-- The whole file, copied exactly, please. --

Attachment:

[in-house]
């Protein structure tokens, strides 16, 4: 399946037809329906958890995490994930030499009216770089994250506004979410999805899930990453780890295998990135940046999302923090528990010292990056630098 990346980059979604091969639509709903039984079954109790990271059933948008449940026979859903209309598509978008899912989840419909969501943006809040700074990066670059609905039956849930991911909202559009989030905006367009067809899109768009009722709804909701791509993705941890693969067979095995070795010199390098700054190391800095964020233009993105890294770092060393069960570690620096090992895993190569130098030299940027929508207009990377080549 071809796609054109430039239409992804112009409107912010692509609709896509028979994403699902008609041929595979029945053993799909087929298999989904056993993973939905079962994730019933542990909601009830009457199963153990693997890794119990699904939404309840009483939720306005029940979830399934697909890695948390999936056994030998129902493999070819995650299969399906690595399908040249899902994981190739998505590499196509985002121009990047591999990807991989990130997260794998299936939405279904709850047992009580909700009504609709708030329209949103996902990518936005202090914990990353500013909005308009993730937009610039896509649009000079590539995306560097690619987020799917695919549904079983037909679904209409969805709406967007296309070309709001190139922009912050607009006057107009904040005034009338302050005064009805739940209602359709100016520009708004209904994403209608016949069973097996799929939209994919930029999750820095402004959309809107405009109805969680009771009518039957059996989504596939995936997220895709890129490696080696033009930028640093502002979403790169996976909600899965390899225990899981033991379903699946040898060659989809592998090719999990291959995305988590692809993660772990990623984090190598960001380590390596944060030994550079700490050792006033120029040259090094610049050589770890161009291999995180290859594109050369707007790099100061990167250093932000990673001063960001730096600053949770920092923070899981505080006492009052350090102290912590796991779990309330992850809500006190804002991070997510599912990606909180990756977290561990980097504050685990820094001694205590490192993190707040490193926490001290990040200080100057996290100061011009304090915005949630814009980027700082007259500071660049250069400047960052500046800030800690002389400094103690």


[in-house]
């Protein structure tokens, strides 16, 4: 399946037809329906958890995490994930030499009216770089994250506004979410999805899930990453780890295998990135940046999302923090528990010292990056630098 990346980059979604091969639509709903039984079954109790990271059933948008449940026979859903209309598509978008899912989840419909969501943006809040700074990066670059609905039956849930991911909202559009989030905006367009067809899109768009009722709804909701791509993705941890693969067979095995070795010199390098700054190391800095964020233009993105890294770092060393069960570690620096090992895993190569130098030299940027929508207009990377080549 071809796609054109430039239409992804112009409107912010692509609709896509028979994403699902008609041929595979029945053993799909087929298999989904056993993973939905079962994730019933542990909601009830009457199963153990693997890794119990699904939404309840009483939720306005029940979830399934697909890695948390999936056994030998129902493999070819995650299969399906690595399908040249899902994981190739998505590499196509985002121009990047591999990807991989990130997260794998299936939405279904709850047992009580909700009504609709708030329209949103996902990518936005202090914990990353500013909005308009993730937009610039896509649009000079590539995306560097690619987020799917695919549904079983037909679904209409969805709406967007296309070309709001190139922009912050607009006057107009904040005034009338302050005064009805739940209602359709100016520009708004209904994403209608016949069973097996799929939209994919930029999750820095402004959309809107405009109805969680009771009518039957059996989504596939995936997220895709890129490696080696033009930028640093502002979403790169996976909600899965390899225990899981033991379903699946040898060659989809592998090719999990291959995305988590692809993660772990990623984090190598960001380590390596944060030994550079700490050792006033120029040259090094610049050589770890161009291999995180290859594109050369707007790099100061990167250093932000990673001063960001730096600053949770920092923070899981505080006492009052350090102290912590796991779990309330992850809500006190804002991070997510599912990606909180990756977290561990980097504050685990820094001694205590490192993190707040490193926490001290990040200080100057996290100061011009304090915005949630814009980027700082007259500071660049250069400047960052500046800030800690002389400094103690």